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How to Grow Ponytail Palm or Beaucarnea Recurvata!

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Ponytail palms are one of my favorite houseplants because of their ease of growth and unique appearance. And despite the common name, this is not a palm at all! Rather, it is a succulent.

Want to know how you can grow a gorgeous ponytail palm in your own home? Keep reading for all the details!

ponytail palm beaucarnea recurvata

Beaucarnea recurvata has a few common names. One is Ponyail Palm which is misleading because it not a palm.

Another common name is Elephant Foot Tree because the swollen base (called a caudex) looks like an elephant’s foot when it ages.

Ponytail palms are native to parts of Mexico and there are known specimens that are over 300 years old! They can grow 10-20ft tall (3-6m) in nature. Of course in the home they will be quite a bit smaller!

Growing up I actually had one that was about 5 feet tall and it was a single trunked, beautiful specimen. Unfortunately it didn’t come with me, but many years later, I purchased another one, and it is the one that I show in this blog post.


Inside the home, in order to have the best growth, the Ponytail Palm will need at least a few hours of sun to really do its best. At a bare minimum I would at least place it in front of an Eastern facing window.

If you have a big sunny Western or Southern window, this will be even better.

These are actually succulent plants that are native to Mexico and grow in full-sun to partial shade in their native habitat.

Keep in mind that inside the home, the light intensity is much less than outdoors, so don’t be afraid to give your Ponytail Palm a good amount of direct sun!

One problem that you will find indoors if your plant is not receiving enough light is that the leaves on the top of the plant will flatten out, instead of having the beautiful upright, and curvy leaves that you see in the photo below.

ponytail palm beaucarnea recurvata


The dreaded “how often should I water” question 🙂 The real answer is…it depends. Sorry, I know that’s not what you want to hear, but it really does depend!

Let me shed some light on this watering issue. First off, you must make sure you are giving your plant at least some direct sunshine. This is what this plant needs to be healthy, and also so that the soil will dry out quicker.

These plants must dry out a bit in between watering. I would recommend letting the top 2-3 inches of the soil, depending on the size of your pot, dry out before watering again.

And when you do water, water thoroughly! So many people make the mistake of not watering their ponytail palm (and many other plants for that matter) properly.

You must water thoroughly all around the pot and ensure all of the soil has been moistened. Let the water drain through the drainage hole and discard any extra.

So ditch the watering schedule and use your finger to judge when you should water again by feeling the soil.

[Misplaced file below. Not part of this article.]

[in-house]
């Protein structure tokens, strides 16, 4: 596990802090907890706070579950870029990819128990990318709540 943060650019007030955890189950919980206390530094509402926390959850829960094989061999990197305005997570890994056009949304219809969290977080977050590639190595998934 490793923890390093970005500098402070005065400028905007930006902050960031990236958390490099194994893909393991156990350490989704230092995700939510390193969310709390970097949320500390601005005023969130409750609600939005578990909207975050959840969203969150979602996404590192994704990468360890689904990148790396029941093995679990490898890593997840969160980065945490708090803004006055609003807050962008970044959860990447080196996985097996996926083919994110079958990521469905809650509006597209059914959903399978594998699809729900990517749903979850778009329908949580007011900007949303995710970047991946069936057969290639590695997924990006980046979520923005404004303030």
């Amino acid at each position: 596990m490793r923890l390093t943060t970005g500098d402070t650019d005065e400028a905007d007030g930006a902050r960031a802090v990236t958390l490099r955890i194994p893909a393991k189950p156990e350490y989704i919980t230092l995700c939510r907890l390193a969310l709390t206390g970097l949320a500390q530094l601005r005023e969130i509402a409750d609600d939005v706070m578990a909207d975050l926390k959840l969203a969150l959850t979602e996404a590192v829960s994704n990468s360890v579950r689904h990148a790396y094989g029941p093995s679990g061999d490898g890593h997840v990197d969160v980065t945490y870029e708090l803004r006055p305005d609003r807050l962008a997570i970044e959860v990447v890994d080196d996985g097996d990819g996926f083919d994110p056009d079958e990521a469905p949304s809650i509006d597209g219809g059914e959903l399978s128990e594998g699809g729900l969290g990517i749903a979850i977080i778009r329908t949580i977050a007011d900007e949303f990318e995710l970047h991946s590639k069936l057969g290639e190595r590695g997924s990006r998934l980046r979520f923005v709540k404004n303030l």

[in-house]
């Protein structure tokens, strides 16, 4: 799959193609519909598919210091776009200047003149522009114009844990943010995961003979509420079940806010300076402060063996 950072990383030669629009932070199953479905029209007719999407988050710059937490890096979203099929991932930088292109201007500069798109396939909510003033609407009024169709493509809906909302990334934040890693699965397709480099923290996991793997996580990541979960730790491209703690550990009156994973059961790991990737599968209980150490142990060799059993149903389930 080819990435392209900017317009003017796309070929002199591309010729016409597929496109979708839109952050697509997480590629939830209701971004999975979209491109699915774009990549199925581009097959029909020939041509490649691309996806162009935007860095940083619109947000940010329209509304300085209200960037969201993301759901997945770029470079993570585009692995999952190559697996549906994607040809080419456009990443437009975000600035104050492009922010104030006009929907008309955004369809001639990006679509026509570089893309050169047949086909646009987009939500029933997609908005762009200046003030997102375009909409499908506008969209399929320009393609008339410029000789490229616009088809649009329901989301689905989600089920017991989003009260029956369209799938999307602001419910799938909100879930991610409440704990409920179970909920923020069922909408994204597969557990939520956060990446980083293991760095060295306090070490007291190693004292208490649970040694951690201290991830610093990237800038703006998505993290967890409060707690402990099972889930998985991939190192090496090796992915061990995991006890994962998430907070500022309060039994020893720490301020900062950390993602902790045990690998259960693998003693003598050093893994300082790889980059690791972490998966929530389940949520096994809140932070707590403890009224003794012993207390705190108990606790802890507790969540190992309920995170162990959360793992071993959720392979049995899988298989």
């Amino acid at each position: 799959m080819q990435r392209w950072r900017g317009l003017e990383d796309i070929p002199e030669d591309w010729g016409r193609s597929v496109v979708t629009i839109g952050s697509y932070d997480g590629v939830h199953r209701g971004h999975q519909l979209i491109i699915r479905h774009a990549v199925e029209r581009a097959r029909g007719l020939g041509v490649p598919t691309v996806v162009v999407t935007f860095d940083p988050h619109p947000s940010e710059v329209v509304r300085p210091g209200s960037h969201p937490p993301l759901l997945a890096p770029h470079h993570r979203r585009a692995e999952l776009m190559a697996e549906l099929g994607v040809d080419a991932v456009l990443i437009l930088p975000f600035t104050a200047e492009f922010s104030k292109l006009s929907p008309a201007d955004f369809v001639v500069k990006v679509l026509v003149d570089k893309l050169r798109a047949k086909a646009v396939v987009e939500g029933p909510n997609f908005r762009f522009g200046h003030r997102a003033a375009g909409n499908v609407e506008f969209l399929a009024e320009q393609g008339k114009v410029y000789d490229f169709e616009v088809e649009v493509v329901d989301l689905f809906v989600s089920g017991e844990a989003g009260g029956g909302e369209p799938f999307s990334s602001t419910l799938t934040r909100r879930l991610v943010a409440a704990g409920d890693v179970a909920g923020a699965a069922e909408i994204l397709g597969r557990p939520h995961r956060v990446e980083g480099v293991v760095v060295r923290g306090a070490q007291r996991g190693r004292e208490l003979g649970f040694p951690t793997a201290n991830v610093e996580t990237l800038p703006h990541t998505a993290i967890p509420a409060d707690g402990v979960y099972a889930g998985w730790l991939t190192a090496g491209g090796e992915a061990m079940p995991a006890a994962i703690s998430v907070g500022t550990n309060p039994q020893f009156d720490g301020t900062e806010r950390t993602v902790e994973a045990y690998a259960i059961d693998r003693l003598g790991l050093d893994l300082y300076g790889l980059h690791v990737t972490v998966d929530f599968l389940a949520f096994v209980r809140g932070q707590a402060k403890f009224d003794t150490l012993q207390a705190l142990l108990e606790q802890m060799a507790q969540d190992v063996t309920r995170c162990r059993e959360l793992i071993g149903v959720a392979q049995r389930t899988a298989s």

Before we move on for more tips, I’d like to caution you against buying certain ponytail palms that I’ve seen in some stores lately.

I have seen ponytail palms being sold in pots with NO drainage and also with a layer of stones glued to the surface.

Although it may look pretty, this is just ridiculous! These plants NEED drainage and the layer of glued stones is just unnecessary. Just buy a regular potted plant and save yourself headaches from the beginning.


There are a few reasons for this. If you let your Ponytail Palm stay dried out for a long time, what will happen is that the lower leaves will turn yellow, and then a crispy brown.

If this happens, just carefully pull off the leaves like I did below. When I neglected to water my plant for a while, it happened. (Sometimes laziness sets in and my plants take a little hit…hey, I’m human).

ponytail palm beaucarnea recurvata

Another problem that you will see on your Ponytail Palm are the tips of the leaves turning brown.

This is a common issue, and you know what? Even the plants growing in nature will have brown tips. So don’t feel so bad! With proper watering though that I described above, the issue should not be so bad.

If brown tips are coupled with the lower leaves turning yellow and then completely brown and dry, your issue is probably that you have kept your plant TOO dry. Yes, this is possible.

We always read about “overwatering” and you must not overwater succulent plants, but you still need to water properly. The key is to then let the soil dry out. But if you wait TOO long and leave the soil to be bone dry for a long time, you will have issues too.

That being said, keeping these plants wet for a long time will spell disaster and create rot. The soil must dry out a bit in between watering.

So it’s all about a balance when you water. Water thoroughly, but let at least the top 2-3 inches dry out. If you let all of the soil dry out, that is fine too. Just don’t wait too long to water again or you will start to get a lot of brown leaves.

So about those brown tips. Just take a pair of scissors and cut them off. Take a look at the photo below on my plant.

ponytail palm beaucarnea recurvata